Challenge them. Let them try new/different techniques once in a while. Give them a task that’s not usually on the roster. Rejuvenate their brains, even if their job is mostly labor-intensive.
Ask for your employee’s opinion on something. Make them think. Don’t grill them or give them a pop quiz (no one likes those!), but give them something that breaks them out of their autopilot mindset. Stir up their day and show them that you’re paying attention; and that the work they’re doing does make a difference.
7. Respond to Problems Immediately
This goes hand-in-hand with communicating openly with your employees, but is in a class of its own.
Whilst it’s important to dish out positive reinforcement on a regular basis and not be stingy with compliments, it’s equally important to offer up constructive criticism and state when you’re displeased. If your employee has done or is doing something you don’t like, let them know immediately — don’t fester.
Your employees aren’t against you. It’s far more likely that they’re simply unaware that they’ve done (or are doing) something that isn’t up your alley. Let them know, plan a course correction together, and then you can all move on with increased productivity.
8. Prioritize and Set Goals
Going back to the idea of keelhauling and mutiny for a moment: you’re the captain of this ship. You’re the leader. Therefore, it’s up to you to plot the course and show your employees the way to success.
Focus on the future and clue your employees in on what that future is. What are you all working toward? What’s the end game?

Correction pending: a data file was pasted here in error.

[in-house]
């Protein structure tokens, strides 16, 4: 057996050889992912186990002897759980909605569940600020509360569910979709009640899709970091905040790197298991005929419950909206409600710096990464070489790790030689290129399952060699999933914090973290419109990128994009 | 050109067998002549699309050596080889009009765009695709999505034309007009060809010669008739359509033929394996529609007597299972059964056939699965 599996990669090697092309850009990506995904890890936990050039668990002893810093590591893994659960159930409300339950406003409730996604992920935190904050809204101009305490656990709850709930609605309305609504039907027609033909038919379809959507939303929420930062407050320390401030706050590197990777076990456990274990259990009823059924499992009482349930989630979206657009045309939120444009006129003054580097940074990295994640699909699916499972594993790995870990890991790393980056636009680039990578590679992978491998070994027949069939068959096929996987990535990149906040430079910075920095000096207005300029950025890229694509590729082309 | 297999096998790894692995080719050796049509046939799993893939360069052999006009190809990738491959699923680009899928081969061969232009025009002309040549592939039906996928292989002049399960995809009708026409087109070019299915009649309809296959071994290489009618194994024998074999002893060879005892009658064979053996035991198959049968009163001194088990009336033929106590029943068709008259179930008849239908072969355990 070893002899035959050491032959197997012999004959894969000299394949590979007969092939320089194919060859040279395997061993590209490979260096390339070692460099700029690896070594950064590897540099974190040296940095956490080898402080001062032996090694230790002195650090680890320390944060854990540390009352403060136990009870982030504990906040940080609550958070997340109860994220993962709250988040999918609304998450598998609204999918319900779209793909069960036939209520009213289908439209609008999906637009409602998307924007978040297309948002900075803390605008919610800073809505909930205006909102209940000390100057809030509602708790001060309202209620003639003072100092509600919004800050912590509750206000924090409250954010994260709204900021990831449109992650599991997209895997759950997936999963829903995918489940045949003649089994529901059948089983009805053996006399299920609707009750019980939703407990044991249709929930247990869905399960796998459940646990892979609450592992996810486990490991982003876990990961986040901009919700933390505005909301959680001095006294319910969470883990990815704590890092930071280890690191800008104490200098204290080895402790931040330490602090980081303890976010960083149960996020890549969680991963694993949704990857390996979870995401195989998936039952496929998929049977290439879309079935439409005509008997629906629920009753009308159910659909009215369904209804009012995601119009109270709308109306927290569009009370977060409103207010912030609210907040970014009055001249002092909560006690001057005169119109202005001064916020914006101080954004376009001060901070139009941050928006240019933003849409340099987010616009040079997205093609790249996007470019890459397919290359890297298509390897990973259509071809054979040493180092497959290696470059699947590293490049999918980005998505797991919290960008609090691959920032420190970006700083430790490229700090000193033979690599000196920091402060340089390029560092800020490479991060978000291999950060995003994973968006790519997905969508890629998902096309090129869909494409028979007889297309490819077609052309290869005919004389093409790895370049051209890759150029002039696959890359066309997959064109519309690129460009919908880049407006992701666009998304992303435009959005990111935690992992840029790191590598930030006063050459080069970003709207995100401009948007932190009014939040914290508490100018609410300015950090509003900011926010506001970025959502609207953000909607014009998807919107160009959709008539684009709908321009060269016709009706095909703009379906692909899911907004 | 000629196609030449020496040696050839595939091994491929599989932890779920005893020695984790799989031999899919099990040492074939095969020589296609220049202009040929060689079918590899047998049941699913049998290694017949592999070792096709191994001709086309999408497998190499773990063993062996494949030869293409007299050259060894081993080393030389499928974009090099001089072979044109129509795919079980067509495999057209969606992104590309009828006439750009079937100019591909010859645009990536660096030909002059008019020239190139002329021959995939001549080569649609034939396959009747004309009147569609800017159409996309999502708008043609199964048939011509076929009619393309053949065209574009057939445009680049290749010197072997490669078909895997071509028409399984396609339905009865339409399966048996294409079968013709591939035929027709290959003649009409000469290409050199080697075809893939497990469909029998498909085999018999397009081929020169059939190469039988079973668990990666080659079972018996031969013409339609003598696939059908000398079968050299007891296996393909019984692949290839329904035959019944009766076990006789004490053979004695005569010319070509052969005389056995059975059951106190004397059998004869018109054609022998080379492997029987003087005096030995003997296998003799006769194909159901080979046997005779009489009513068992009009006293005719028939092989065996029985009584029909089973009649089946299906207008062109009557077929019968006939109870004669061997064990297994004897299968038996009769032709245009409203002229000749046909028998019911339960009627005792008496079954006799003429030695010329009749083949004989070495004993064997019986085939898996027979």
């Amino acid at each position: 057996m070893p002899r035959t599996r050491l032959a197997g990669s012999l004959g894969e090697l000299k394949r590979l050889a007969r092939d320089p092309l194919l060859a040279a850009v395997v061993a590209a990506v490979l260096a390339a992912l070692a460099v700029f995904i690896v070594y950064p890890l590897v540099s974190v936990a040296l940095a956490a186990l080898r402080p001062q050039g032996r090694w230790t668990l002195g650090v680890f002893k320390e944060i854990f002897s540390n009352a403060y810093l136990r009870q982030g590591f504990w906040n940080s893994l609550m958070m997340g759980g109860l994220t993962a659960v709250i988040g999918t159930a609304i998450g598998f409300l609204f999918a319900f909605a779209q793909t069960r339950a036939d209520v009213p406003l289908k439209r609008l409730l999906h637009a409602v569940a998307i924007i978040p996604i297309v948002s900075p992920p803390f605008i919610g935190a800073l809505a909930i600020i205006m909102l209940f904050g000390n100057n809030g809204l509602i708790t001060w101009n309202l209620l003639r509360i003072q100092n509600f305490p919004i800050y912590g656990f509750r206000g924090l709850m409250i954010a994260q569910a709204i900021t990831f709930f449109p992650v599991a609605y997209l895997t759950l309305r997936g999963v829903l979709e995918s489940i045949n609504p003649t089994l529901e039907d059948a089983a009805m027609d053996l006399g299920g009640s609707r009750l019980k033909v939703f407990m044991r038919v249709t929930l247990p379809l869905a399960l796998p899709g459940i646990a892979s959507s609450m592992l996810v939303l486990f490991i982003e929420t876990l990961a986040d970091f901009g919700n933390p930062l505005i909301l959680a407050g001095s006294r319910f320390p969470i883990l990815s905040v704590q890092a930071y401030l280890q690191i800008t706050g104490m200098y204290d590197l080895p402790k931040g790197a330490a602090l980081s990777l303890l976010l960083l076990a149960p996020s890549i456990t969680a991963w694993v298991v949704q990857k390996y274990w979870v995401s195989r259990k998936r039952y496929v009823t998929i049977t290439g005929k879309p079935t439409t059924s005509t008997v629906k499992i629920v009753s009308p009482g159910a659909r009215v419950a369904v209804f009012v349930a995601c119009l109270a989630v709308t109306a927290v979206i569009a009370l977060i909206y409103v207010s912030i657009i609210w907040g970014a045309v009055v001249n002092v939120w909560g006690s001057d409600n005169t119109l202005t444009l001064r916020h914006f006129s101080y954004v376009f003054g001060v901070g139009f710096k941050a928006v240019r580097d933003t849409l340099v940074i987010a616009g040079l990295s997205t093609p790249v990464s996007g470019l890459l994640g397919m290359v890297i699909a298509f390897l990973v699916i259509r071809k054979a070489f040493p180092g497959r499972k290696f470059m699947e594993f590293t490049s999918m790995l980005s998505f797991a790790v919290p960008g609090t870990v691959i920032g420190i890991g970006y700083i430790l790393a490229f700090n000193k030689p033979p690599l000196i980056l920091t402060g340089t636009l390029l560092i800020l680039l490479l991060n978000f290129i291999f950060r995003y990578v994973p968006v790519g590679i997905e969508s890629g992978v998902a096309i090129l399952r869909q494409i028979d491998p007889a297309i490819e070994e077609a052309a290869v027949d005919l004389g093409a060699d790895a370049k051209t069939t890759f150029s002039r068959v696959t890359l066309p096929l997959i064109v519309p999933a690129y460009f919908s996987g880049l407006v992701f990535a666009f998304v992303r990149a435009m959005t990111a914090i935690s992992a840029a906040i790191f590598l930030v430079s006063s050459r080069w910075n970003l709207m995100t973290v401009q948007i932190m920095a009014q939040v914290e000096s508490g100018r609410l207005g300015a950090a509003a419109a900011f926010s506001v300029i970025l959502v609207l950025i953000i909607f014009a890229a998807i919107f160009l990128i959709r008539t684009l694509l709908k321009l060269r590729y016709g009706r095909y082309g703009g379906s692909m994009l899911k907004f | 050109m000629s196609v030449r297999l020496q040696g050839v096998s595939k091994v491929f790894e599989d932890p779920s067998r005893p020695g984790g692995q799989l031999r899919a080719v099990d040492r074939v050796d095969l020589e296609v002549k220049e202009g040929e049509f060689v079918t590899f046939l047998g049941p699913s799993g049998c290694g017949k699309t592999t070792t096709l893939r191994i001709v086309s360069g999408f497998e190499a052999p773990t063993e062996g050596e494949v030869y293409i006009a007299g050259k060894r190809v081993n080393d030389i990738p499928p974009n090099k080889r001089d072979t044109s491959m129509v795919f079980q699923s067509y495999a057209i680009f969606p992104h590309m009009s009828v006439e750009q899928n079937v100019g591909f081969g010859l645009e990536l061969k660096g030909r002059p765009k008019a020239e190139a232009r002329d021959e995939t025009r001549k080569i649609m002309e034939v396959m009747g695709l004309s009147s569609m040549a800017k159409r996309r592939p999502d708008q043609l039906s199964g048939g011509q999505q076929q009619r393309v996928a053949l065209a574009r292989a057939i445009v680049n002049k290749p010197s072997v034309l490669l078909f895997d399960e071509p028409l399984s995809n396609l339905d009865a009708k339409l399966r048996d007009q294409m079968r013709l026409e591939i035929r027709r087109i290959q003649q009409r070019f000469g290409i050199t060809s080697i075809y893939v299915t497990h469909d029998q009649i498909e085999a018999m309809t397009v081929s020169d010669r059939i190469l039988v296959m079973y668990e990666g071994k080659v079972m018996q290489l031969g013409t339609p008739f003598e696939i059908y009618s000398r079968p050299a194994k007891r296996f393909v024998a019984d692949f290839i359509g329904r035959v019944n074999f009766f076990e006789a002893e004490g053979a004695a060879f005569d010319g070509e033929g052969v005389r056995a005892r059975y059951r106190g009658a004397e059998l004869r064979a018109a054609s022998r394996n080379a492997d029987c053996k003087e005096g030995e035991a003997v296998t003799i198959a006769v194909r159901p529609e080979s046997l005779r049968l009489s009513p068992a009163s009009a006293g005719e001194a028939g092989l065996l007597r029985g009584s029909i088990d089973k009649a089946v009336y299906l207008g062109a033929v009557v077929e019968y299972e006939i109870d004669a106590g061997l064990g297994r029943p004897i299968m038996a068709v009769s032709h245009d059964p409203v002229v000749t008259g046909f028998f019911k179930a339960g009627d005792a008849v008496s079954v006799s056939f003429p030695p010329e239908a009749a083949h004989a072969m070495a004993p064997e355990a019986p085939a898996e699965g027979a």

Let your employees know which tasks should take priority and why. Give them goals to accomplish — and checkpoints along their journey to let them know they’re making significant progress.
As the boss, it can be hard to remember what it was like to be an employee. Put yourself in their shoes as often as you can. When you’re working for someone else, rather than yourself, the days can sometimes blur together. And the work that you’re doing day after day can begin to feel pointless, with no end in sight.
Show your employees that there’s a light at the end of the tunnel. That they’re working toward something real, and that their contribution makes a significant difference in whether that light gets brighter or dims until it goes out.
When productivity has a real, tangible, reason behind it, it goes from being “busy work” to something with meaning. Something worth doing. And, in the end, whether we’re bosses or employees, we’re all searching for meaning in our lives. Make productivity a part of that and both you, and your employees, will be so much happier.